Parsonschopper

Still the kid picks up, licks his wounds, takes the cure and back to California. He got on with it, recording his solo stuff, hanging out with Emmylou Harris. But the damage was apparent. This fresh looking boy was now a seedy, fat, ruined drunk. He’d go back to Joshua Tree to clear the webs from his soul but what good did it do? Every bar in town knew his face. So here he was, September ’73, checking in one last time. On phenobarbital to treat the after-affects of a motorbike accident three years before. It didn’t stop him drinking.

Different accounts argue the point but the story says that a young girl whose boyfriend or something pinched morphine supplies from the local Marines base came over late the next night and shot the kid up – twice. His request. He was already loaded on the barbituates and the booze and he wanted more. The girl gave him his second helping and ran. She saw the blue in his face and knew what it meant. The kid’s friends in typical style tried all the home cures before it snapped that they need medical assistance. Sometime about midnight coming into September 19th an ambulance picked up a near-corpse. He didn’t make it to the hospital.

Outside New Orleans there’s a simple grave you can visit. For years there was a simple wooden marker with the name next to the word ‘singer’. No-one gave a shit. The Snivelys didn’t bother with the funeral. But later on the kid sister came around and fixed it up a little with a decent headstone that now reads: Gram Parsons: God’s Own Singer.

OUR IDEAS OF GOD

16 Dec

YHWH

In 1925 the man who was, arguably, that decade’s most acerbic wit went to Dayton Ohio where a Biology teacher was on trial for teaching Darwin’s theory of evolution. However HL Mencken did not cover the trial of John Scopes instead taking on the role of the bemused anthropologist, describing the rube environs in which the The State of Tennessee v. Scopes played out: the heat, the crowds of hellfire amateur theologians spouting The Revelation of St John on the courthouse lawn, the woman who thought Coca-Cola “a levantine and Hell-sent narcotic”.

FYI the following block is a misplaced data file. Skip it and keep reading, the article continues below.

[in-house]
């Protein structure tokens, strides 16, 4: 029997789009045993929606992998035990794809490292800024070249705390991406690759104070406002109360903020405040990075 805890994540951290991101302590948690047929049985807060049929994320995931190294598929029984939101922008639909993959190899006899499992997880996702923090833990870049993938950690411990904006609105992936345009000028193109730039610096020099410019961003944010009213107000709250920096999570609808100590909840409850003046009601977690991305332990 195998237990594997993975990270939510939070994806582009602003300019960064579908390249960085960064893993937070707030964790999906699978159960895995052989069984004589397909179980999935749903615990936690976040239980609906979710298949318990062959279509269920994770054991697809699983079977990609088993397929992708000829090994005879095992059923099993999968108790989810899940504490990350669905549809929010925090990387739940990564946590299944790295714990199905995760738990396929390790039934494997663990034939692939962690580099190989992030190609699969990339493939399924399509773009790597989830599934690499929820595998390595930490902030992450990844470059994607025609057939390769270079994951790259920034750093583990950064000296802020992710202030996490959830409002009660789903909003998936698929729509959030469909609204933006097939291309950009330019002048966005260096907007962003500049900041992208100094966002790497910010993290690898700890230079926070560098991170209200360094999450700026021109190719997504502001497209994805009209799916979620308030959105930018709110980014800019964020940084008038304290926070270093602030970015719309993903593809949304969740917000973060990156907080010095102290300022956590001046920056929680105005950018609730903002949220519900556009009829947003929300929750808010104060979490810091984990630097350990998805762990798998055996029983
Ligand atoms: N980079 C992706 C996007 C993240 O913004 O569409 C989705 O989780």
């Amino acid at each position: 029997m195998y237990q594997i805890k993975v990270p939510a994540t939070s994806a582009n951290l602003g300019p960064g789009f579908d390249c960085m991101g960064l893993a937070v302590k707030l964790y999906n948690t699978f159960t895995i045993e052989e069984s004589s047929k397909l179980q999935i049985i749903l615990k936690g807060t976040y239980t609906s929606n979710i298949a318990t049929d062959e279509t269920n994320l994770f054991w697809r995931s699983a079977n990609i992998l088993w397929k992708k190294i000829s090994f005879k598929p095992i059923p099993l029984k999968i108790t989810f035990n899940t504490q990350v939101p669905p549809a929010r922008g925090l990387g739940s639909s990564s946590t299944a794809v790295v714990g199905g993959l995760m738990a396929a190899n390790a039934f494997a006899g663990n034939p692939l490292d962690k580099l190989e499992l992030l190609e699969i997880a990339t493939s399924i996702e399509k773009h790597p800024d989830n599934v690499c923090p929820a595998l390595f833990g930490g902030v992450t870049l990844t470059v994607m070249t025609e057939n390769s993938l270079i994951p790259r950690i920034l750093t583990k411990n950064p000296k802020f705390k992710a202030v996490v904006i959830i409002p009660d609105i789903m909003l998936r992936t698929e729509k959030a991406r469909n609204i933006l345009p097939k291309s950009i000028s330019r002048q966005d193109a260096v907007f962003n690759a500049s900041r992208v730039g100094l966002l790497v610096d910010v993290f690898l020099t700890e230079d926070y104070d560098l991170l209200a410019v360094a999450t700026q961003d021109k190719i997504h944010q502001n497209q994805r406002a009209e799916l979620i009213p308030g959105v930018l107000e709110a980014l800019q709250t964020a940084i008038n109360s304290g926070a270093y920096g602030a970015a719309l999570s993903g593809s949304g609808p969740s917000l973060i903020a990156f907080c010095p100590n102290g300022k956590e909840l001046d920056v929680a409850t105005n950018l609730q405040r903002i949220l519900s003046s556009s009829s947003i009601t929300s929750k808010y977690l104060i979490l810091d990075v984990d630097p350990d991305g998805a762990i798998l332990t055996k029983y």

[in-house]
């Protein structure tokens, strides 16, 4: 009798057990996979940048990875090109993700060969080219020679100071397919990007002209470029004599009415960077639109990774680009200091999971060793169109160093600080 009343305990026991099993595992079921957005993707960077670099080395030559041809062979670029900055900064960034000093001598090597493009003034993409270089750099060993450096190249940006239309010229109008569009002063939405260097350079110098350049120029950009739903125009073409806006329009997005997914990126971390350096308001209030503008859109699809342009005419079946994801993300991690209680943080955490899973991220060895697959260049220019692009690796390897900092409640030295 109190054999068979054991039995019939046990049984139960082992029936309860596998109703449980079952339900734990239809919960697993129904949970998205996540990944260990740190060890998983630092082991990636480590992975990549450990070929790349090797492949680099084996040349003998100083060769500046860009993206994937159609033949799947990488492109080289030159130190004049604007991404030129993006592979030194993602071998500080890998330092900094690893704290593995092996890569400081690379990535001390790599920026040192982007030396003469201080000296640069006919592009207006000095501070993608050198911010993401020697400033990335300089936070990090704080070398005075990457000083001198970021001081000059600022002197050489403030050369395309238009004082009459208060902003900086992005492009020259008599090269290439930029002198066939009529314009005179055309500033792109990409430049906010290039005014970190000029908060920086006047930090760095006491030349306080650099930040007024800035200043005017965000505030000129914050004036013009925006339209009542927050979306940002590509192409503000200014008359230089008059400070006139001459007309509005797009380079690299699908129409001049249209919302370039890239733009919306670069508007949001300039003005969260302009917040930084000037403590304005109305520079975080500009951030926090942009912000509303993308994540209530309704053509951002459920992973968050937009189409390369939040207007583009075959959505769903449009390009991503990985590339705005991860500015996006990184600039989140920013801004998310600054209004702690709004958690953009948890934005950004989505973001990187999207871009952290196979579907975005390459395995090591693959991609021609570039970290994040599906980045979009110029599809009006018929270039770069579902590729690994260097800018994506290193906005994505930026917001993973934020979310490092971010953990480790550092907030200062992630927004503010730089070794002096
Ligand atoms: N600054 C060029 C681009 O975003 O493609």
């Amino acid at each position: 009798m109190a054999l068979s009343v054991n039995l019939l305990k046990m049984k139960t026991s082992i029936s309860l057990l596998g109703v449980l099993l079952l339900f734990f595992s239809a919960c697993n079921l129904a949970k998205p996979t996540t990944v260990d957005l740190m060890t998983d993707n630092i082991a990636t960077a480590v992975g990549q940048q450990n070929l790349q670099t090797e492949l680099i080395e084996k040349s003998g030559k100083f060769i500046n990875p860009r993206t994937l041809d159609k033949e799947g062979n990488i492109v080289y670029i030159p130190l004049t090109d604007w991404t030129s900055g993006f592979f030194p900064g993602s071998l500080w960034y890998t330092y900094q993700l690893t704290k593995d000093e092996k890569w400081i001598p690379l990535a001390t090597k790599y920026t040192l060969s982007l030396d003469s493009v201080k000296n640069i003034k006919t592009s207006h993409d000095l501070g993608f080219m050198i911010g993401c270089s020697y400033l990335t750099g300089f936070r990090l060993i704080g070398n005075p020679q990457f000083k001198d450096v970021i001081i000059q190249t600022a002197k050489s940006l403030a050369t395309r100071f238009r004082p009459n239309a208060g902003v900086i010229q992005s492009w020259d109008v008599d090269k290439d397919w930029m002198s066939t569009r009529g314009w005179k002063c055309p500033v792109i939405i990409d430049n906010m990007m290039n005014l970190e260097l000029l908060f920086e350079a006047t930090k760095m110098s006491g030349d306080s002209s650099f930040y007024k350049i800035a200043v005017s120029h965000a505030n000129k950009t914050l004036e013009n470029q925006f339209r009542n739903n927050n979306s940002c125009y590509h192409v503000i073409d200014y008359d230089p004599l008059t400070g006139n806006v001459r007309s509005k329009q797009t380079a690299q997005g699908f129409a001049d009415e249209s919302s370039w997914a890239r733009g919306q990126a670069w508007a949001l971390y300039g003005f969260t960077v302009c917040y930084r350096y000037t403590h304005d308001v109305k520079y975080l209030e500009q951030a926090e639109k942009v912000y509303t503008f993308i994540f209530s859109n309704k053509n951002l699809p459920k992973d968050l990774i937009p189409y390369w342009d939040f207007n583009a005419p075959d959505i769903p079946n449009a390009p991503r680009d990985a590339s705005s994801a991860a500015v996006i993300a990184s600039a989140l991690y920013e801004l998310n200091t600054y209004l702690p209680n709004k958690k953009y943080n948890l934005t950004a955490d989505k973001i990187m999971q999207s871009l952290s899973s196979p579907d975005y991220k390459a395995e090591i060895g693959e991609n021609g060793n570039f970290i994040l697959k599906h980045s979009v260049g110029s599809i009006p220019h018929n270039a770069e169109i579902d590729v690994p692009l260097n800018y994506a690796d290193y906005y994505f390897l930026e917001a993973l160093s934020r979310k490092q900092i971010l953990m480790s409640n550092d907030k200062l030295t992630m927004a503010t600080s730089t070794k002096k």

But the preachers who actually lived in this town struggled to make a living, picking strawberries on the side, cutting hair to supplement their meager income from half-empty churches squatting in weed-choked lawns. The bible-bashers were mostly from out of town. They came from places like Blue Mountain, Mississippi. The Butler Act forbad the teaching of science inconvenient to Christian theology but it did so amongst a population whose faith had waned in favour of hot dogs and corn liquor.

Then the story moves even further away from the courthouse courtesy of a woman reporting for a Chattanooga rag who invites Mencken up into the wilderness to see a pentecostal gathering replete with the speaking in tongues and bodies collapsed, the one on the others, in ecstatic torment. Testimonies too. A young woman proudly declares that she refused to trade with a book salesman. “Why, indeed, read a book? If what was in it was true, then everything in it was already in the Bible. If it was false, then reading it would imperil the soul.” For this crowd “speaking in tongues was real” and “education was a snare”.